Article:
Youโ€™re reading an excerpt of The Holloway Guide to Technical Recruiting and Hiring, a book by Osman (Ozzie) Osman and over 45 other contributors. It is the most authoritative resource on growing software engineering teams effectively, written by and for hiring managers, recruiters, interviewers, and candidates. Purchase the book to support the author and the ad-free Holloway reading experience. You get instant digital access, over 800 links and references, commentary and future updates, and a high-quality PDF download.

Not every company collects feedback on the interviewers and process from candidates who have gone through an interview loop. But doing so can be very helpful in determining pitfalls in your process, especially when it comes to the candidate experience. The key to collecting candidate feedback is to do so only if you have the intention of using it to improve your process. (See Diversity and Inclusion in Tech for more.)

You might send something like a โ€œcandidate experience surveyโ€ to each candidate directly after their interview process, regardless of whether they received or accepted an offer. A second alternative is to send surveys out in batches once a quarter or at some other interval.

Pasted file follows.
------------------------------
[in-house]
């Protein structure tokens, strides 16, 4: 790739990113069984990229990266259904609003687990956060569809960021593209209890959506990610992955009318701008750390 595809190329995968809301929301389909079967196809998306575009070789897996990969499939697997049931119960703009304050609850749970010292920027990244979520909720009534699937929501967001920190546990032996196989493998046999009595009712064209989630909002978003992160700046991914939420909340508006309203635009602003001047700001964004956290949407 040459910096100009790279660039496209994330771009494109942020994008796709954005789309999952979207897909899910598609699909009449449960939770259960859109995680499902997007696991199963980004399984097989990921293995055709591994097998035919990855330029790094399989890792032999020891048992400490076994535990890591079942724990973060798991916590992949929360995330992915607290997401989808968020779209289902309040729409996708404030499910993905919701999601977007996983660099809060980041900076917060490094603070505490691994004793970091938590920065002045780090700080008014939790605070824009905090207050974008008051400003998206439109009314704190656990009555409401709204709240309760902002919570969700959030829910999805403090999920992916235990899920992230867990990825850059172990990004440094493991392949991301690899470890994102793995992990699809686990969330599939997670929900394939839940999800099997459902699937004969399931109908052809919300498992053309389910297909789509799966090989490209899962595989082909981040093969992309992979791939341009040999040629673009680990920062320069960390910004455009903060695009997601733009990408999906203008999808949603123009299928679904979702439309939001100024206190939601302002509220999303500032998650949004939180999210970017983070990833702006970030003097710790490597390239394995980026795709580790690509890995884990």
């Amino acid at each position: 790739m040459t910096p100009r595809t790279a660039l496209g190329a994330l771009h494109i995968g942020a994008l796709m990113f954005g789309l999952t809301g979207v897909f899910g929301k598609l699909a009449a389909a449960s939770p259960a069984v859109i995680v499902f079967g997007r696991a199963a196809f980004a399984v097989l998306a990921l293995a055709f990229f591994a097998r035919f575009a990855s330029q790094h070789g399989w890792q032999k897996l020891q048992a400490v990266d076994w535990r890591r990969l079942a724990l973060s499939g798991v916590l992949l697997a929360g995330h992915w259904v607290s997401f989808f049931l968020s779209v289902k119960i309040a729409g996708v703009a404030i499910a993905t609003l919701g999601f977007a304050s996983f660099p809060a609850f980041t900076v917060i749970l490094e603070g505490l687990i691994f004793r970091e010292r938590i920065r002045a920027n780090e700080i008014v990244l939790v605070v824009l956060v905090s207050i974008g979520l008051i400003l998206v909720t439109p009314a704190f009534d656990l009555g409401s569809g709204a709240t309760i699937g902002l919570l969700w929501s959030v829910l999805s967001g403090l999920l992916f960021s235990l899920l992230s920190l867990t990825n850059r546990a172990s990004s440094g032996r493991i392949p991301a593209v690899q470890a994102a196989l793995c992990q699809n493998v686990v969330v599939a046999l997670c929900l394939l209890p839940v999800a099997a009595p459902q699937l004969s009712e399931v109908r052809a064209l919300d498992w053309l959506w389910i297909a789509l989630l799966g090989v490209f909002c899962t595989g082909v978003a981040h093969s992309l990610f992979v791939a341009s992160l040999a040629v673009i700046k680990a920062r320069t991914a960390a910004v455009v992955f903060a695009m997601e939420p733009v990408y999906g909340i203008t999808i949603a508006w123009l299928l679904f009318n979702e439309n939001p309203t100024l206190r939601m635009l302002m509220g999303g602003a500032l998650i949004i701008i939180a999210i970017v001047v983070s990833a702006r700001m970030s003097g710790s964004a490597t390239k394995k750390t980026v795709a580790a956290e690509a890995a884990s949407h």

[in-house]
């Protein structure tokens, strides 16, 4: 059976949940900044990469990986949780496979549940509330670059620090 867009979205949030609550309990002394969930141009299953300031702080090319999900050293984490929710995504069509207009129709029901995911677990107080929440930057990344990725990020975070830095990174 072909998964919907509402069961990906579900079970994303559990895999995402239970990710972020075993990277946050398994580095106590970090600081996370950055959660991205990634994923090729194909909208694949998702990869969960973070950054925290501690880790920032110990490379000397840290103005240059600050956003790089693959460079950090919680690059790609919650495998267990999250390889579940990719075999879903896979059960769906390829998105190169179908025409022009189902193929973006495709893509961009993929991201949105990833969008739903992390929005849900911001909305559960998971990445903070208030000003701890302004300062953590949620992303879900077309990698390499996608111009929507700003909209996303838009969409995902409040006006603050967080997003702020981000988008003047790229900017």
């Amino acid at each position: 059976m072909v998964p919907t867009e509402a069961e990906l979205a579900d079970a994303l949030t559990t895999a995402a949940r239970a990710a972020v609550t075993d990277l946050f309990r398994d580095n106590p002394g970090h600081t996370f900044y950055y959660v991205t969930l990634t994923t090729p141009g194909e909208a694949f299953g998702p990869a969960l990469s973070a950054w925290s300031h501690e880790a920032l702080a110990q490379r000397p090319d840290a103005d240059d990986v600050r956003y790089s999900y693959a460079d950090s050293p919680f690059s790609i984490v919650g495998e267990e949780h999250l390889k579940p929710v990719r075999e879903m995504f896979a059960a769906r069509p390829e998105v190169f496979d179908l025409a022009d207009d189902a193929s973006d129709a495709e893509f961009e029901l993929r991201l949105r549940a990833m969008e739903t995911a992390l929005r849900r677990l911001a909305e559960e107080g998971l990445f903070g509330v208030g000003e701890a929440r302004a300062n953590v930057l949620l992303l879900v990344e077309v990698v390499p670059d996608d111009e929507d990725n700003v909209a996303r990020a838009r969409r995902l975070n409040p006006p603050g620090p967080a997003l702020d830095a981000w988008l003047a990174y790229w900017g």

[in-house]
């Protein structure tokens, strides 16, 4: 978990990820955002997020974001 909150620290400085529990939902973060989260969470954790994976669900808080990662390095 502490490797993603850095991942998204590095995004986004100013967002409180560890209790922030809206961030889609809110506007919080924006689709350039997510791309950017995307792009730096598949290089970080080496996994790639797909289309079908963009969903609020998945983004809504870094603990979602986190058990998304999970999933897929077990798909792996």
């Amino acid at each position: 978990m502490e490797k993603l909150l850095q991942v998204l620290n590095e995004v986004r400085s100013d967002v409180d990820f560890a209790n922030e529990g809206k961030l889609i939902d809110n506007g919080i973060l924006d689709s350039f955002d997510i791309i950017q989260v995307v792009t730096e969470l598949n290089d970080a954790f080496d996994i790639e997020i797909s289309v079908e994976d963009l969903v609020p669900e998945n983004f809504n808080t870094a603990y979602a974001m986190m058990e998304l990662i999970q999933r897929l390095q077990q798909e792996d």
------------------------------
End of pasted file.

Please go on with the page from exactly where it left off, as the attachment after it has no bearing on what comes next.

The survey might ask a combination of qualitative and quantitative questions. Quantitative questions ask candidates to rank the experience or a subset of the experience on a scale of 1โ€“10 or to rank how likely they would be to interview at the company again, on a 1โ€“5 scale. Qualitative questions might include:

  1. โ€œHow was your experience?โ€

  2. โ€œWould you recommend this experience to someone else?โ€

  3. โ€œWas there anything your recruiter or hiring manager could have done better?โ€

  4. โ€œAnything else, positive or negative, youโ€™d like to share?โ€

If your company has a recruiting function, you may wish to ask some targeted recruiting questions.

โ€‹cautionโ€‹ Itโ€™s critical to keep candidate feedback anonymous.

If you found this post worthwhile, please share!